Show 244: Listening Guide
From the Top’s broadcast for Show 244 was taped at the Dalton Center Recital Hall, Western University, in Kalamazoo, Michigan on Sunday, January 15, 2012. We asked our performers to tell us about the music they performed on the show:
Marissa Uchimura, Piano, 17
Sonata No. 3 in A minor, Op. 28
By: Sergei Prokofiev
This piece takes you on a fairy-tale adventure. Prokofiev loved fairy-tales and his story lines are usually pretty clear – in this piece, I hear approaching horses as a prince rides to save his princess who is trapped in a nightmare. Parts of the piece are very dreamy – perhaps the two are falling in love? But other parts are completely demonic and spastic. Because of this, the piece is fun to play when I have a bit of pent-up aggression after a long day. It’s a good channel for excess energy. =)
This is the first twentieth-century piece I’ve played, and it was in an entirely different realm from any of the other pieces I’ve worked on. Learning it initially was a challenge because it must be played very quickly, rhythmically, and confidently. The notes were also confusing to learn at first, and getting the fingerings right seemed impossible at the beginning! It is definitely one of the hardest pieces I’ve learned but playing it is so much fun so the hard work was worth it. I want the audience to feel the adrenaline I feel when I perform it.
Post Show Reflection: I had tons of fun in the Green Room with the other performers goofing off on the piano before the show “Heart & Soul” (with Tom),” “4:33.” and “The Entertainer.” It was exhilarating to perform in front of all those people! I was nervous because I knew so many people would be there, but so cool to be able to share my passion with everyone.
Music has the power to develop a strong work ethic, a creative passion, and an inspiring change in the minds and souls of those involved with it. Unlike in athletics and some academic pursuits, art/music is not set in stone, because it is always evolving and being interpreted in unique ways – ways unique to the person performing or listening to it. There is really nothing else like it.
Johannes Gray, Cello, 14
By: Lukas Foss
This piece reminds me of an old Western town with cowboys in a desert with huge cactuses. In the beginning, the cello wakes the audience by a bugle-call, and then you hear an old steam engine starting up and slowly gaining speed. In the middle, you can hear horses galloping through open prairies. You can hear them chasing each other, and having fun. They get tired out, and then the train motif carries back, and the piece ends with a cowboy galloping into the sunset- a final chord marking the end in a joking way. This piece’s style reminds me a lot of Copland’s music.
This piece is a showpiece, but not in a technically dazzling way. It’s meant to make you have fun. This is definitely not an easy piece, but the point of it is not to be an exceedingly difficult piece. It wants to make people smile, which it does every time, and it is very capable of winning over any audience.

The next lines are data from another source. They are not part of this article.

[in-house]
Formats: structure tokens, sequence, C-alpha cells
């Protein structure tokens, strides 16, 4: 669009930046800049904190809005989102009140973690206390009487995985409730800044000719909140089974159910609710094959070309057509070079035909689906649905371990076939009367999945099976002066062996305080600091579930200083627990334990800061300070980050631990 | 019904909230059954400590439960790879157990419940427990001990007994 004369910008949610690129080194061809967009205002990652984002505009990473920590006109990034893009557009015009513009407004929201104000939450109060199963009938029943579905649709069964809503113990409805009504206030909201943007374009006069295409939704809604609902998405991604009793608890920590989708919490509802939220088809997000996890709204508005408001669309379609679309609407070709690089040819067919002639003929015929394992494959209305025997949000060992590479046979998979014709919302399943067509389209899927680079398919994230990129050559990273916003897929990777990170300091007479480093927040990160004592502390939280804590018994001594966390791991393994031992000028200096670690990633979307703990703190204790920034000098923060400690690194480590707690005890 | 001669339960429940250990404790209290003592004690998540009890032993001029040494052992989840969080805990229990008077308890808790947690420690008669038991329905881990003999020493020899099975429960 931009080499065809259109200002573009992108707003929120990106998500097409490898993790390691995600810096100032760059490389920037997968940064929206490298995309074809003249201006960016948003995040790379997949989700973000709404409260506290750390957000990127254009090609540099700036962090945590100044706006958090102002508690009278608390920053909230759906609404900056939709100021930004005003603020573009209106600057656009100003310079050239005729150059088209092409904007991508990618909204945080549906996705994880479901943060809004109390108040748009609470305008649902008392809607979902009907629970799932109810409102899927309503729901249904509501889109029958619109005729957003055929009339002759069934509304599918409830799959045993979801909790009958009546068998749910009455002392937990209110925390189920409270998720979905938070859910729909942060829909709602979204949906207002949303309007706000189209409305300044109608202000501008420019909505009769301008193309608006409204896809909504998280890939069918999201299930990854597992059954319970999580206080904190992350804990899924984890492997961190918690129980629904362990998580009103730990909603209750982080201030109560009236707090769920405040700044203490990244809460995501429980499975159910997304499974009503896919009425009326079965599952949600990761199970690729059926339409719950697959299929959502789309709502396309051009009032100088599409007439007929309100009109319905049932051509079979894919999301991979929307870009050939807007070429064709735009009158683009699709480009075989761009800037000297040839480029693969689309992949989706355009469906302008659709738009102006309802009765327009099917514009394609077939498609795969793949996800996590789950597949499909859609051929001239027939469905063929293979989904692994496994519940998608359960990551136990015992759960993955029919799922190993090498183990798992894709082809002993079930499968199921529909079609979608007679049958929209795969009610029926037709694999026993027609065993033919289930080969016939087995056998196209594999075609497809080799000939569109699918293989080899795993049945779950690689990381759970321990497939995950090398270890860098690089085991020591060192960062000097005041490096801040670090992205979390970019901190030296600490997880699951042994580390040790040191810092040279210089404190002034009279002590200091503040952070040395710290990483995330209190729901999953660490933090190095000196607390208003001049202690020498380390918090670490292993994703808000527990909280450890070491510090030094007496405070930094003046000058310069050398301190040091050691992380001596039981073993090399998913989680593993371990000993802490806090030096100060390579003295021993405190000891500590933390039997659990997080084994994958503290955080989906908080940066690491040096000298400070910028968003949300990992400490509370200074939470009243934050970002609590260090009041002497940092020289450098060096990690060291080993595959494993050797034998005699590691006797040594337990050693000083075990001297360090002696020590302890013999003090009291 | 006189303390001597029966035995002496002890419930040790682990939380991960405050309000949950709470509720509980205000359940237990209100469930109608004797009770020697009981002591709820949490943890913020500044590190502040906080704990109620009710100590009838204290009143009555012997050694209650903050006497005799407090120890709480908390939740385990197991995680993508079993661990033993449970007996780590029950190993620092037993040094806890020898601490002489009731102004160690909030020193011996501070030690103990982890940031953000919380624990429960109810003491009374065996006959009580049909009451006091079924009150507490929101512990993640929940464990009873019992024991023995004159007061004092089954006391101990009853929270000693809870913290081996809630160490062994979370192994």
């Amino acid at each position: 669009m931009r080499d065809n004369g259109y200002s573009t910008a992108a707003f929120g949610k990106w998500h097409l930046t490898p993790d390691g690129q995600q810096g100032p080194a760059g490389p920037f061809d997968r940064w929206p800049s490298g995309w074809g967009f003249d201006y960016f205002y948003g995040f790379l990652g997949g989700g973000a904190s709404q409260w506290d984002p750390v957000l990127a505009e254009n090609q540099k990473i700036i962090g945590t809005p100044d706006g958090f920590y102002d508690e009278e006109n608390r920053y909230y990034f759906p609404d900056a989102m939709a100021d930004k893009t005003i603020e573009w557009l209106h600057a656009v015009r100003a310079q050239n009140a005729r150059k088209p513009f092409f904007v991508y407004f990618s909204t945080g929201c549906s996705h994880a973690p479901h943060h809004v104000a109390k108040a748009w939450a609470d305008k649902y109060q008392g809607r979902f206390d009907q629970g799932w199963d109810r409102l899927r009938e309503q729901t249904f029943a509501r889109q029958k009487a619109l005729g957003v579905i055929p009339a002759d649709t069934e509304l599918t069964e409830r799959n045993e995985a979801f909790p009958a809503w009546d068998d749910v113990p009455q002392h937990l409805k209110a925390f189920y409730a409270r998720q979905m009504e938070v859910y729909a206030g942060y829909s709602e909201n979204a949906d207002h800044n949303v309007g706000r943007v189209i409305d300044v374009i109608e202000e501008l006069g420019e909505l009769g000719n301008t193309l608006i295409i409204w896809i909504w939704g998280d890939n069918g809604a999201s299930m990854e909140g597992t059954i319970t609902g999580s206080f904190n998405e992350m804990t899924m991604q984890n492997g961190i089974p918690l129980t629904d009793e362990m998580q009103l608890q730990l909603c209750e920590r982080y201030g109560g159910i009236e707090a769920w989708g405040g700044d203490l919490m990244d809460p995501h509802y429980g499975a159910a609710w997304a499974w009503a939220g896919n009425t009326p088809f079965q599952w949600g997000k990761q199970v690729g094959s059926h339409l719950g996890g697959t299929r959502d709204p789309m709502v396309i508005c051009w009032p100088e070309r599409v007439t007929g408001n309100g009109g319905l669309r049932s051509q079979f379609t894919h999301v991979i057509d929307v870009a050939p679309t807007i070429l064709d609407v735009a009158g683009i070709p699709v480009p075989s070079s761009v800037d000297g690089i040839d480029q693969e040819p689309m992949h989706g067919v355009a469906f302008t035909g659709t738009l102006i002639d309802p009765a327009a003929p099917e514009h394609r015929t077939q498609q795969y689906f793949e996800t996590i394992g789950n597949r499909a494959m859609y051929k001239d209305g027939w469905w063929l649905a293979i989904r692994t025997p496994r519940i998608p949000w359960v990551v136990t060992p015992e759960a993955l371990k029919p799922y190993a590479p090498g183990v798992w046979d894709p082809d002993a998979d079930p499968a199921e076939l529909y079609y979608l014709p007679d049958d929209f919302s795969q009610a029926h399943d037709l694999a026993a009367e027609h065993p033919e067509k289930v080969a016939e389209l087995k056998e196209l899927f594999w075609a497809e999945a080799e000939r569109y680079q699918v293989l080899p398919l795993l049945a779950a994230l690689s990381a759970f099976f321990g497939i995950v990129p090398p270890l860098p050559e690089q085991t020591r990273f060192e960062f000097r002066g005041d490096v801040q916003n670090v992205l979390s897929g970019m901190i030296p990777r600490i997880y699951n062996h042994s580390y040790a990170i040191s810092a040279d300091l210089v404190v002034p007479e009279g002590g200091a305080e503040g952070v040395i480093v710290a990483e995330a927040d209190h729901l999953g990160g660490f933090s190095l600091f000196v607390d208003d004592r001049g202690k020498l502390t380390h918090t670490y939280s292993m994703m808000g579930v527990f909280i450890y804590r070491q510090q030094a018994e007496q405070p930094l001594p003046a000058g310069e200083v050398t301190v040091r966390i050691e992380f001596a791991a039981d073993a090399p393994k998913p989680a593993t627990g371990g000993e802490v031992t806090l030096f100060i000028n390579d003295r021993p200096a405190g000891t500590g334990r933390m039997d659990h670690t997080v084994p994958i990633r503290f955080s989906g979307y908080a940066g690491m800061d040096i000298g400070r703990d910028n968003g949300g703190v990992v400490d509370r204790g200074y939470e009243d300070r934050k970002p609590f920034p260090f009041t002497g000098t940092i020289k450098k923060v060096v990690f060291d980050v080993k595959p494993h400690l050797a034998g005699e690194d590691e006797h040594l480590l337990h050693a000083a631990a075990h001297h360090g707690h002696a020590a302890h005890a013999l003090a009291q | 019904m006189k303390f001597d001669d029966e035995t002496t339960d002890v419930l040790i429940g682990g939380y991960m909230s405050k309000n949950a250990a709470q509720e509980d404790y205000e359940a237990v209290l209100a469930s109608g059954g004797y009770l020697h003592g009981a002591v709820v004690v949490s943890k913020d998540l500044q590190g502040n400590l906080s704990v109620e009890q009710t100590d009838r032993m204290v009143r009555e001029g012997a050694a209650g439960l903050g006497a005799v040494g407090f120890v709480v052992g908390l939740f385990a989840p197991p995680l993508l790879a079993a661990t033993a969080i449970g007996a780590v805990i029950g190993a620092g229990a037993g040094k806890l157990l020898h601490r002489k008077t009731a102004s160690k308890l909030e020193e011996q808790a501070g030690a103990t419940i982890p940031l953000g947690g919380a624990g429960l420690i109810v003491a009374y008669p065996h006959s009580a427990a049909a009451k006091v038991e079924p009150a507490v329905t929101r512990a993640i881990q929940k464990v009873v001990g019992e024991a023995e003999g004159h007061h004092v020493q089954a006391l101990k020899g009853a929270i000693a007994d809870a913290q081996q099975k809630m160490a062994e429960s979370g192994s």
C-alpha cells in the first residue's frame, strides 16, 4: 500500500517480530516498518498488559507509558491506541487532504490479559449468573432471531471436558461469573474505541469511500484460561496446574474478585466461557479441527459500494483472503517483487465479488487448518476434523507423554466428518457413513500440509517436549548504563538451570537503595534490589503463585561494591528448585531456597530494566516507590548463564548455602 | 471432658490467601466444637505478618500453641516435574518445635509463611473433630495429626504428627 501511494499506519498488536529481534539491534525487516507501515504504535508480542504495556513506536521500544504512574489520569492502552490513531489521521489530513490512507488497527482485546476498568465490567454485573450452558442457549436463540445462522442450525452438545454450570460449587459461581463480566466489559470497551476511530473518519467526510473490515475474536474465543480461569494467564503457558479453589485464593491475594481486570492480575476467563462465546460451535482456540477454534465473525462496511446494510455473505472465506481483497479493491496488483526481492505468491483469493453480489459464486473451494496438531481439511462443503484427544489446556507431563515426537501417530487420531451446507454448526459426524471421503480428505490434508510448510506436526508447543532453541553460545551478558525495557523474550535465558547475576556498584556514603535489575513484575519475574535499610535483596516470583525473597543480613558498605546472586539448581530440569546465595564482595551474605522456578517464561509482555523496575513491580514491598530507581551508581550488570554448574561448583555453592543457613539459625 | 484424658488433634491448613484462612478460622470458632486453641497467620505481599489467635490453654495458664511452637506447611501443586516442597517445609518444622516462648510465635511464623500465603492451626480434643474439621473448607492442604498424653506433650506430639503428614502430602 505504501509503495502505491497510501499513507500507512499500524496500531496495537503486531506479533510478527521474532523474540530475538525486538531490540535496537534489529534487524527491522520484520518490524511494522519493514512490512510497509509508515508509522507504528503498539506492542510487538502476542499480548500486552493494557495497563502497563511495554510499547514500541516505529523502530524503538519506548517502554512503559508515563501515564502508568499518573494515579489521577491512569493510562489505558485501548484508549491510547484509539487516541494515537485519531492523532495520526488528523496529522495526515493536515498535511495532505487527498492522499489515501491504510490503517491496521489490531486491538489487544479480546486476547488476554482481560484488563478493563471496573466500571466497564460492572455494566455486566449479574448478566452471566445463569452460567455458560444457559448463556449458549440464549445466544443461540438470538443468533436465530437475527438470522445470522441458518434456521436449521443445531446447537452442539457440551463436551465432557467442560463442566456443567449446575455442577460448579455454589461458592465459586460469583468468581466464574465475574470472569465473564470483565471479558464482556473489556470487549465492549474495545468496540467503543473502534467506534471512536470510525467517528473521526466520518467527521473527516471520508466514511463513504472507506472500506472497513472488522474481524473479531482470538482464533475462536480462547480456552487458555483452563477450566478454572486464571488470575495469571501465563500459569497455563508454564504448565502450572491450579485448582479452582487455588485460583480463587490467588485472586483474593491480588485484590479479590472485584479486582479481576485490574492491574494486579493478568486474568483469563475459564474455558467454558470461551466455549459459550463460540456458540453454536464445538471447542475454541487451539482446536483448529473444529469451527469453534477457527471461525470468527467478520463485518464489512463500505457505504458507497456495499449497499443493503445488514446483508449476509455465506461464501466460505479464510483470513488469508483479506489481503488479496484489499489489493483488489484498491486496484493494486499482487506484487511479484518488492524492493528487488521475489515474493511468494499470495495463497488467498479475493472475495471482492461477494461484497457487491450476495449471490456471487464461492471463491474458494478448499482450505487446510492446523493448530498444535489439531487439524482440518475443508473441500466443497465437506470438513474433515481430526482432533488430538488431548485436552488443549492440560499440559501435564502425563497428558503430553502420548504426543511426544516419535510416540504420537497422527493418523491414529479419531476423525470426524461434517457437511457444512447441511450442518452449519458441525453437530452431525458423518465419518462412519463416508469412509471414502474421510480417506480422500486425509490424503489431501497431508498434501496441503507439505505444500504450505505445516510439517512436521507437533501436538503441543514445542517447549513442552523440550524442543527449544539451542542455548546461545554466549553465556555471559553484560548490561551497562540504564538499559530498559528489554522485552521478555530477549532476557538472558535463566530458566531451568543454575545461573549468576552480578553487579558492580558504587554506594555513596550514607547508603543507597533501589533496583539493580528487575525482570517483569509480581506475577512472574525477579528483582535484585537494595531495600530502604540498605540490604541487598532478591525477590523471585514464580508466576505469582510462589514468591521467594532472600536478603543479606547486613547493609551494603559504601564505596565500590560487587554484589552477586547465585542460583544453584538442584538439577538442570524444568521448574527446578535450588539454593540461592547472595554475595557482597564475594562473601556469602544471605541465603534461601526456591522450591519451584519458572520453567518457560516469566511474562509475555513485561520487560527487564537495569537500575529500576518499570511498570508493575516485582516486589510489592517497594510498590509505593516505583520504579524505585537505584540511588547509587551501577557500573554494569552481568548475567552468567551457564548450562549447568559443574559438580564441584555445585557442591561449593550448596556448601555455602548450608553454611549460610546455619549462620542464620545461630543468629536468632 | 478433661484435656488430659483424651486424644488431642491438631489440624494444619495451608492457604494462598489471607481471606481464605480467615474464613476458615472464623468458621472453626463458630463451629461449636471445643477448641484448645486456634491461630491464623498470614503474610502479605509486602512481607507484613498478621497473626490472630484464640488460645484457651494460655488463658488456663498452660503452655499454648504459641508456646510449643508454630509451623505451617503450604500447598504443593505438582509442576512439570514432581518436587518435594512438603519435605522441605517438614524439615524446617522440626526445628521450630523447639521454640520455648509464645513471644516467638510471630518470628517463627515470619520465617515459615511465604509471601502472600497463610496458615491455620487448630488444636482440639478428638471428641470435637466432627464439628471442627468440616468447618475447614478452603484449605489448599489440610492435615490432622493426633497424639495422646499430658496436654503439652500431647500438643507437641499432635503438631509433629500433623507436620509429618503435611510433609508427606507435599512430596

Post Show Reflection: It was great to be with other amazing kids, especially getting to meet a tubist and 2 marimbists. I’ve never met people who play those instruments. It was a lot of fun to play with Christopher O’Riley. We also played in a really nice hall, which was fun to play in. It was awesome to play on a sold-out concert! It was packed and the audience was really supportive.
Music has a lot of power to inspire people and to spark their emotions. Music changes people, and when people change the world can change.
Ben Darneille, Tuba, 17
II. Hornpipe & IV. Bourrée from Suite for Tuba
By: Gordon Jacob
All of the movements of this piece are dances. Whenever I’m playing it or listening to it, (especially movements II and IV), I envision a royal court dancing along as I play. If I’m really focused maybe we’re all in a castle! I hope I play well enough because I wouldn’t want the king upset with me!
The hardest thing to get across with this piece is definitely style. This is the only solo I’ve ever played that is based so strictly on dances. It’s sometimes hard to remember what each dances style is!
Post Show Reflection: Participating on From the Top has been one of the most amazing and inspiring experiences I’ve ever had. My favorite memory has certainly been just hanging out with everyone backstage. It has been such a pleasure meeting and performing with everyone. I will never forget the people I’ve met here. I was so nervous going into the show. I was sure that I would mess up. I was pacing back and forth before I went on stage to ease my nerves. When I went on stage all of my nerves went away. I saw the crowd and looked right at my mom and I was fine. I sat down, tuned, and played with no problems! It was so exhilarating.
Music is such a powerful medium. It has the power to inspire, create, motivate, and heal. Music has saved me. It is everything to me. It’s so nice to know how much it means to others as well as me.